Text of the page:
Clinical effect of aminoglutethimide, medical adrenalectomy, in treatment of 43 patients with advanced prostatic carcinoma

Cancer. 1984 Apr 1;53(7):1447-50. doi: 10.1002/1097-0142(19840401)53:7<1447::aid-cncr2820530703>;2-g.


The initial treatment of patients with Stage D prostatic carcinoma with orchiectomy or estrogens is successful in giving objective and subjective improvement for variable periods of time. However, after initial endocrine treatment patients generally relapse, and go on to further progression of their disease. However, a subgroup of approximately 22% of these Stage D prostatic cancer patients respond to either surgical adrenalectomy or hypophysectomy, indicating some degree of continued hormonal responsiveness. Forty-three previously castrated patients with Stage D prostatic carcinoma were treated with 1000 mg of aminoglutethimide and 40 mg of hydrocortisone daily and have been evaluated using the criteria of the National Prostatic Cancer Project. Progression of disease after initial hormonal therapy has varied from 3 to 25 months. One patient has had a complete response, and continues in remission after 290 weeks of therapy. Partial objective responses have been observed in 6 patients, and 10 patients have remained objectively stable for an average of 35 weeks in this latter group.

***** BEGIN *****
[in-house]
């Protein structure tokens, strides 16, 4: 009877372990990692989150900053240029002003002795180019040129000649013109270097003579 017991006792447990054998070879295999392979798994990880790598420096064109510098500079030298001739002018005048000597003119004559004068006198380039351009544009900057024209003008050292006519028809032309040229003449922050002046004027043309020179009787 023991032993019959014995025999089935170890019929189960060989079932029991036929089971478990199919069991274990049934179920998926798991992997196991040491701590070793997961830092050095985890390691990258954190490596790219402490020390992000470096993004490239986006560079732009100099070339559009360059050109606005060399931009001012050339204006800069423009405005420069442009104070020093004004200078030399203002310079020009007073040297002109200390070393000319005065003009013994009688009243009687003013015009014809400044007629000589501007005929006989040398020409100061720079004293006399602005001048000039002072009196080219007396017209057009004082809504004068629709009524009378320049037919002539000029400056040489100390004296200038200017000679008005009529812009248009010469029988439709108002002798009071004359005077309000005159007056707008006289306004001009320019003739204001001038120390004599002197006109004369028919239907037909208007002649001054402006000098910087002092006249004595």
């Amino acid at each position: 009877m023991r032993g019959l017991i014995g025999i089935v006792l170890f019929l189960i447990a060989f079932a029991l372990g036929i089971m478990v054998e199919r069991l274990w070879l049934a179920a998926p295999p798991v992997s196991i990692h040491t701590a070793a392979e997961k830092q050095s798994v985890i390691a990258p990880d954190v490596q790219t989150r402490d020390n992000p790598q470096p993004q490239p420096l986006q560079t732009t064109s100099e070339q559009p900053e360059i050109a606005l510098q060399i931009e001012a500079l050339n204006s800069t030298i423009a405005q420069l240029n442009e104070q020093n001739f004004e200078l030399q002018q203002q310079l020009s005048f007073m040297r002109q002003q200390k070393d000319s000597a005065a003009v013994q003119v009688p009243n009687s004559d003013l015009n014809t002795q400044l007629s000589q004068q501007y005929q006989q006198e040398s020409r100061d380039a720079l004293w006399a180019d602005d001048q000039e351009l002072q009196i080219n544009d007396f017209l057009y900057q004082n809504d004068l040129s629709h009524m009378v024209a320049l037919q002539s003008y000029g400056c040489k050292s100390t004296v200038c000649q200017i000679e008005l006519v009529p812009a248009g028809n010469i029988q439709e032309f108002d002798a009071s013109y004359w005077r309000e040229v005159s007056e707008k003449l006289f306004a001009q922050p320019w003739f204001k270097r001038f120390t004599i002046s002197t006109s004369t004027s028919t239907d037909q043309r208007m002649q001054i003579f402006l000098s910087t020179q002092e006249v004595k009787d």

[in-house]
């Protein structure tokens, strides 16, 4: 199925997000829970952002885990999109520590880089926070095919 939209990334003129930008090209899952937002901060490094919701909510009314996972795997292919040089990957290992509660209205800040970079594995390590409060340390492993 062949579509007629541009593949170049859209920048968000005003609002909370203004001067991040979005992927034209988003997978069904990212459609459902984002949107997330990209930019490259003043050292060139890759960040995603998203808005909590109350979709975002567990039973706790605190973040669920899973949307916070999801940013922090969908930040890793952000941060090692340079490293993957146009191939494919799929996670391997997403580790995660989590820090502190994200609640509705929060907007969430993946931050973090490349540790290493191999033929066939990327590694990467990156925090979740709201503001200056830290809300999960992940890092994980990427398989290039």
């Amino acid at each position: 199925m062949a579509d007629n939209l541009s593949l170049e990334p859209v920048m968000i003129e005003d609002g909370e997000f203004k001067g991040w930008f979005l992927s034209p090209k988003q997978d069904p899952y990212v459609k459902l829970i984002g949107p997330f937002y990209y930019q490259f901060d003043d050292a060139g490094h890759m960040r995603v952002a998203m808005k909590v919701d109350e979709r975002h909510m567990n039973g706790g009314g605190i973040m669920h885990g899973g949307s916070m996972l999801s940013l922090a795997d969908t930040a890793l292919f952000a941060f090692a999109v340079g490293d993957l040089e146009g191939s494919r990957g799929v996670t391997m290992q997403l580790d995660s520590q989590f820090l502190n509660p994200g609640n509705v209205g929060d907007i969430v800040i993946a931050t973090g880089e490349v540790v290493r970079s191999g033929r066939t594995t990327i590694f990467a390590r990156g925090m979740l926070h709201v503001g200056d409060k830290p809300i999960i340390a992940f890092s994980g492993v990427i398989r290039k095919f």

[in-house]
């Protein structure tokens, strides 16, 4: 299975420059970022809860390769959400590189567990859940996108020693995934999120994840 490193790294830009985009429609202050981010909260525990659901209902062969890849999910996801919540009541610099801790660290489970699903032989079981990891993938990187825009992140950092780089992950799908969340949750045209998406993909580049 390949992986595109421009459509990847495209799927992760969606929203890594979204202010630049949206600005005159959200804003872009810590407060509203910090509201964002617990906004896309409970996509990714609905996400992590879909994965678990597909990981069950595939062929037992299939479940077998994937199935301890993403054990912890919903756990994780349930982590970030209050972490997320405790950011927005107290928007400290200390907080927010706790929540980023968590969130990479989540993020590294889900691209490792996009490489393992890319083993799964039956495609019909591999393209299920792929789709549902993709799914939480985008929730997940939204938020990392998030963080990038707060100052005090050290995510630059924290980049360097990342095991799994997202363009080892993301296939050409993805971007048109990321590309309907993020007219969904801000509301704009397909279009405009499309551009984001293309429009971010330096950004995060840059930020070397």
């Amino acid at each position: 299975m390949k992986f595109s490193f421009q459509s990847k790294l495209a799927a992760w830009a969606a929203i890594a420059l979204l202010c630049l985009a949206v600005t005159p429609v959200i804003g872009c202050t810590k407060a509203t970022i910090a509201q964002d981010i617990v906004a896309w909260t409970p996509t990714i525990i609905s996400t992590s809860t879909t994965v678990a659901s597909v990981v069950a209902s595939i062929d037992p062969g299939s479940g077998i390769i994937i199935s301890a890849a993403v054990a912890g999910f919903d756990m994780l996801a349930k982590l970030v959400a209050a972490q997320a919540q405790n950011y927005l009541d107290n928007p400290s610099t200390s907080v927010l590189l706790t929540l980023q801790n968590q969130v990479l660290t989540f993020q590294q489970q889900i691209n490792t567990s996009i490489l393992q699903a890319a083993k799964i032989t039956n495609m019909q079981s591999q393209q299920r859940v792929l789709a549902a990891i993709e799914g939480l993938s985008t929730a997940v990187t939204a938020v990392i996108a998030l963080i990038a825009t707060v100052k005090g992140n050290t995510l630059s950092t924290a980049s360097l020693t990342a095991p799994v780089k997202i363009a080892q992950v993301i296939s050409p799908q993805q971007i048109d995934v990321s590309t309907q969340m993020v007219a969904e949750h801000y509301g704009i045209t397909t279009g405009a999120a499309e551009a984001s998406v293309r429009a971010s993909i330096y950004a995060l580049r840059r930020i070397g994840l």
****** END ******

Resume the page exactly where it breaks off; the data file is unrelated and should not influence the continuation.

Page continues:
Publication types

  • Research Support, U.S. Gov't, P.H.S.

MeSH terms

  • Adenocarcinoma / drug therapy*
  • Adrenalectomy*
  • Aged
  • Aminoglutethimide / administration & dosage*
  • Aminoglutethimide / adverse effects
  • Antineoplastic Combined Chemotherapy Protocols / therapeutic use
  • Castration
  • Combined Modality Therapy
  • Drug Evaluation
  • Humans
  • Hydrocortisone / administration & dosage
  • Hypophysectomy
  • Male
  • Middle Aged
  • Prostatic Neoplasms / drug therapy*
  • Time Factors


  • Aminoglutethimide
  • Hydrocortisone